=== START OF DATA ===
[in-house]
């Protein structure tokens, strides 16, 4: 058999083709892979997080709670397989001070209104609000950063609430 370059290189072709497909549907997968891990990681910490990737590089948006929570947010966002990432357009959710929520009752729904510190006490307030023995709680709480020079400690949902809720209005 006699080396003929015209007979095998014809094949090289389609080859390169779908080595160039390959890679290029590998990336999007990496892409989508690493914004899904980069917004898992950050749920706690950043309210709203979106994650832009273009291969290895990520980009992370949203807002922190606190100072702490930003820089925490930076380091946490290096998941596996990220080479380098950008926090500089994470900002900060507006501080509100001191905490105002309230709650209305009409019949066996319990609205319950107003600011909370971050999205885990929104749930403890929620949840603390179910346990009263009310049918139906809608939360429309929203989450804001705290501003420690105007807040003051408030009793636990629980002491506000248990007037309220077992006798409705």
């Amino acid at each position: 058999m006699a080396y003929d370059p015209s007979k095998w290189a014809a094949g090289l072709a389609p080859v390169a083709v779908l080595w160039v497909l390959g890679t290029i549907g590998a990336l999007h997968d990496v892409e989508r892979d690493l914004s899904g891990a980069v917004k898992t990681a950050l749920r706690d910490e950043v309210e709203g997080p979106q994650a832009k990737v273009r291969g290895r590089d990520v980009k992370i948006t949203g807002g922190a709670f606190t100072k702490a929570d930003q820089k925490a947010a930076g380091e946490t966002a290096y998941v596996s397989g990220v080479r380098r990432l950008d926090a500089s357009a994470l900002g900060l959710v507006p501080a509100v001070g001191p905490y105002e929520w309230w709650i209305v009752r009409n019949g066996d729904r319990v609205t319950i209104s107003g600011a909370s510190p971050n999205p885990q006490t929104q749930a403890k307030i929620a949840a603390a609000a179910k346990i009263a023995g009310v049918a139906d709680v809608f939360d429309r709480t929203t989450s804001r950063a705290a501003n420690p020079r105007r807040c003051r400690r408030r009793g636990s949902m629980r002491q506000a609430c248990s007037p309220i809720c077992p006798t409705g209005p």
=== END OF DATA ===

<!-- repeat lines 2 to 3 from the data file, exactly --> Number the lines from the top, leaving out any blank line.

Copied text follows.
């Protein structure tokens, strides 16, 4: 058999083709892979997080709670397989001070209104609000950063609430 370059290189072709497909549907997968891990990681910490990737590089948006929570947010966002990432357009959710929520009752729904510190006490307030023995709680709480020079400690949902809720209005 006699080396003929015209007979095998014809094949090289389609080859390169779908080595160039390959890679290029590998990336999007990496892409989508690493914004899904980069917004898992950050749920706690950043309210709203979106994650832009273009291969290895990520980009992370949203807002922190606190100072702490930003820089925490930076380091946490290096998941596996990220080479380098950008926090500089994470900002900060507006501080509100001191905490105002309230709650209305009409019949066996319990609205319950107003600011909370971050999205885990929104749930403890929620949840603390179910346990009263009310049918139906809608939360429309929203989450804001705290501003420690105007807040003051408030009793636990629980002491506000248990007037309220077992006798409705």
């Amino acid at each position: 058999m006699a080396y003929d370059p015209s007979k095998w290189a014809a094949g090289l072709a389609p080859v390169a083709v779908l080595w160039v497909l390959g890679t290029i549907g590998a990336l999007h997968d990496v892409e989508r892979d690493l914004s899904g891990a980069v917004k898992t990681a950050l749920r706690d910490e950043v309210e709203g997080p979106q994650a832009k990737v273009r291969g290895r590089d990520v980009k992370i948006t949203g807002g922190a709670f606190t100072k702490a929570d930003q820089k925490a947010a930076g380091e946490t966002a290096y998941v596996s397989g990220v080479r380098r990432l950008d926090a500089s357009a994470l900002g900060l959710v507006p501080a509100v001070g001191p905490y105002e929520w309230w709650i209305v009752r009409n019949g066996d729904r319990v609205t319950i209104s107003g600011a909370s510190p971050n999205p885990q006490t929104q749930a403890k307030i929620a949840a603390a609000a179910k346990i009263a023995g009310v049918a139906d709680v809608f939360d429309r709480t929203t989450s804001r950063a705290a501003n420690p020079r105007r807040c003051r400690r408030r009793g636990s949902m629980r002491q506000a609430c248990s007037p309220i809720c077992p006798t409705g209005p």